Can you guess where I am? I am standing in the shadow of a dark and imposing bluestone mansion, at least I would be in shadow if there were any sun. Mist creeps around me, leaving moisture on every surface, too small to see, but easy enough to feel. The mansion and the inclining garden behind it are not so lucky, the cloud fully envelops them from time to time, cutting off trees and parts of the rooftops, and for all I know, transporting them to another dimension or era.
My sons are untouched by the sinister feel of the place, and while they stamp their be-wellied feet in soggy turf, I shiver. Is it because this is the coldest I have been since I moved to Dubai? Or is it because I feel like I am in an episode of Midsummer Murders or within the pages of The Bleak House?
So take a guess. Highlands of Scotland? Dartmoor among the Baskervilles? The barren Normandy coast? Wrong.
I am 7 degrees north of the equator, at the Hill Club, on the outskirts of(pronounced newerellia). Altitude is around 2000m, mean daily temperature in February is 15C, and despite the fact that it’s the dry season, the township sees less than 6 hours of sunlight per day. So while its name translates as “city of light”, even the locals call it “little England”
In 1815, the British were handed the colonial mantle of Sri Lanka (or Ceylon, as it was then) by the Dutch, who had in turn taken it over from the Portuguese. But the British were the first to delve deeper in the the mountainous central region, then named Kandy after it’s capital city. They planted coffee and failed, then tea to great success, and left their footprint everywhere, not least at the hotel where we have taken up residence for three days.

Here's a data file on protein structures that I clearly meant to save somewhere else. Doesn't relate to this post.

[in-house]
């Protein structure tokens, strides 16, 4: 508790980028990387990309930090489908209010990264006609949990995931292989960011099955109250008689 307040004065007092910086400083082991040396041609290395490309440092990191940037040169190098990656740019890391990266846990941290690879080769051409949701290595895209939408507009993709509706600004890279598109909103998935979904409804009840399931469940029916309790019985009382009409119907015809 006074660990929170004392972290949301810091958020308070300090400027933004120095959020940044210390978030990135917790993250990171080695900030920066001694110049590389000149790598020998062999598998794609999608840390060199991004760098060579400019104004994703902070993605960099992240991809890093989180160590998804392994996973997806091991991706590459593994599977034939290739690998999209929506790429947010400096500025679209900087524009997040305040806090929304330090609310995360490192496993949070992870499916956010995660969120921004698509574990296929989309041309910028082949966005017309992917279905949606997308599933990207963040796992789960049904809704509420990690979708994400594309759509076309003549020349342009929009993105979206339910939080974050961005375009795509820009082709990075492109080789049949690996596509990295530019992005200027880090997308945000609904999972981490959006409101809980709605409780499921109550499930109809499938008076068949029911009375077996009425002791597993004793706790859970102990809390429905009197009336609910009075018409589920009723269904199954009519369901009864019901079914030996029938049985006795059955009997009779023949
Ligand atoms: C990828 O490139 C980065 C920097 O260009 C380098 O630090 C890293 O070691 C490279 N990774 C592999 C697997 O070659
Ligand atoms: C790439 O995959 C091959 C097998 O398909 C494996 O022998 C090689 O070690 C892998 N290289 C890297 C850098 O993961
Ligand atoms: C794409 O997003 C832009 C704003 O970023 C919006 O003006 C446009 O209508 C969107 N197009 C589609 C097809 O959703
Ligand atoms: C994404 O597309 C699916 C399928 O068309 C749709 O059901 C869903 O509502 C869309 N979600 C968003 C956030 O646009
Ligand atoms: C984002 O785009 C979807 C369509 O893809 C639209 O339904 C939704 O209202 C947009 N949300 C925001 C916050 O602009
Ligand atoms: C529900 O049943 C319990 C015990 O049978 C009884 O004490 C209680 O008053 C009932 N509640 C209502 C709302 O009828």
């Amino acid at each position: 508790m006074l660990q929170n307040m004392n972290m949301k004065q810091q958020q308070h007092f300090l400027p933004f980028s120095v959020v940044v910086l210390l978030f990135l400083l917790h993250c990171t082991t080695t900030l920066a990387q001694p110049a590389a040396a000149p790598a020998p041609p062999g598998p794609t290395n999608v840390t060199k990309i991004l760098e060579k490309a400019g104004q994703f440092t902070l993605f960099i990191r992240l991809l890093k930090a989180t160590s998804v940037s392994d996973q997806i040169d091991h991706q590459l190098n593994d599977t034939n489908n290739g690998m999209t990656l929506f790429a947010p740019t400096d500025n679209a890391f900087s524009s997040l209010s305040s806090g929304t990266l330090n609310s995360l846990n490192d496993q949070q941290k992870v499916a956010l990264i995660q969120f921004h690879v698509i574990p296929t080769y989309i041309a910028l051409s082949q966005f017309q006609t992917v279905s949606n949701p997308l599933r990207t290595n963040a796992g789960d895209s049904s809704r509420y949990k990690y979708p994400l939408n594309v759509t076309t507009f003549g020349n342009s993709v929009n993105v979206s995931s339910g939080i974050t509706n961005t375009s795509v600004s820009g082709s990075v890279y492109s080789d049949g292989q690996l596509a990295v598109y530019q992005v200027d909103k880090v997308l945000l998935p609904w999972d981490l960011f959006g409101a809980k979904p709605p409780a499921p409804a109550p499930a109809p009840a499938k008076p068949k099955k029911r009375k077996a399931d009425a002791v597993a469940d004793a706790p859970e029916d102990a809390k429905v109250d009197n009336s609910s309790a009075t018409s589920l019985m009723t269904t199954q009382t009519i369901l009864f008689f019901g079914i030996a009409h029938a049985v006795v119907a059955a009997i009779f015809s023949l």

If you go onto Trip Advisor and read the reviews for the Hill Club, you will not stay there. “Dirty”, “Stuffy”, “Unkempt”, “Outdated colonial bigotry” are some of the comments that come up. And, it’s true. The Hill Club is a pompous, old-monied, balding man in tweed with velour elbow patches and gravy dribbled on his jodhpurs. And….
Booking was a disaster – we booked two rooms months ago on otel.com, and only days ago, discovered that everyone had ignored my four requests for adjoining rooms “because of our young children”, and suddenly we found that we could not stay there because children under 5 were not allowed in the club. After about 15 emails and two international phone calls, they finally managed to fit us in a Family suite in the “Chalet”. We had also booked a room for our Sri Lankan Nanny (who joined us from Dubai), and were told at the last minute that she could not stay at the club because she was Sri Lankan (???!!!) And….
The rooms are cold, and only supplied with a one-bar heater. The carpet is worn and even ripped in places. They only supply our room with three towels despite the fact that obviously we are a family of four, in a four-bed room. Because of our three year old son, we are banned from dining in the club, instead having to take our meals in the Chalet. The service is slow beyond compare.
Our booking company Red Dot Tours, stepped in just before we arrived and handled everything, putting otel.com and the Hill Club management to shame, even though I had stupidly booked through another company and they made no commission off our stay there.
The Hill Club apologize obsequiously (quite fun to watch, really) for the inability to house Mary, and quickly arrange a room for her at an almost sickly sweet B and B called Glendower, just around the corner.